Firstly, the extreme slowness, to say the least, of the international community in setting up an International Tribunal to judge the 1994 genocide, which plays into the hands of both sets of extremists. On the RPF side it enables Tutsi extremists to tell their community that the West cares very little indeed about their tragic fate, that they are left to themselves in a cruel and indifferent world where the strong eat the the weak and where the solution is thus for them to definitely crush and dominate the Hutu for the next century. The tardiness of aid disbursement and the lack of reaction when the Tutsi commit human rights violations such as the Kibeho massacre all tend to confirm the picture of international indifference. Those very same facts are observed by the Hutu extremists based in Zaire, who are now convinced that the international community will look the other way as they rearm, train and regroup. They are now sure that only force and cunning will pay, and triggering a massacre of their own community so as to regain victim status in the eyes of the world is a definite possibility.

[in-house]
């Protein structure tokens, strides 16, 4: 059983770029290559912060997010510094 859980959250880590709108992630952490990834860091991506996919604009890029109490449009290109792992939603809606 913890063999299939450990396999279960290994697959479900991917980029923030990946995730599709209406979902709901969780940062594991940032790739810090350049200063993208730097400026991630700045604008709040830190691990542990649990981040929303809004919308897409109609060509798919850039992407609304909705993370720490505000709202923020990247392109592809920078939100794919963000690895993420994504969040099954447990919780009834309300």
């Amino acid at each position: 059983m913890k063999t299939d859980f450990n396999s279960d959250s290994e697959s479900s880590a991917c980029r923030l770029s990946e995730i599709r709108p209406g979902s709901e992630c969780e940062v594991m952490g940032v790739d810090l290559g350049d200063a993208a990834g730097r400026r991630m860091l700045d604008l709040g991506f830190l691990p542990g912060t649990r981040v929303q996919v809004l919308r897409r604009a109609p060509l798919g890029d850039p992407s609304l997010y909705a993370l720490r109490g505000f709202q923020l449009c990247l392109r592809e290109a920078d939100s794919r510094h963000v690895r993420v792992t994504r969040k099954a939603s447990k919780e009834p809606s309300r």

Secondly. the Rwandan economy has not been restarted. If the refugees actually all did return, the resulting situation, especially in terms of food supply, would be chaotic.

However, the refugee population is extremely unlikely to come back as a result of negotiations, since there is very little enthusiasm for its return on the part of the government, in spite of official declarations, and since the former authorities do all they can to deter 'their' population from returning. The Kibeho massacre, confirming spectacularly the worst fears of the Hutu refugees, seeming to bear out the truth of the former government's propaganda and displaying openly the impotence of the international community in ensuring any serious form of security in the country, acted as a powerful deterrent to large scale return. Thus the situation can be considered as blocked until some new element opens it up, possibly violently. Further movements of refugees and internally displaced persons can reasonably be expected within the next few months or a year at the most.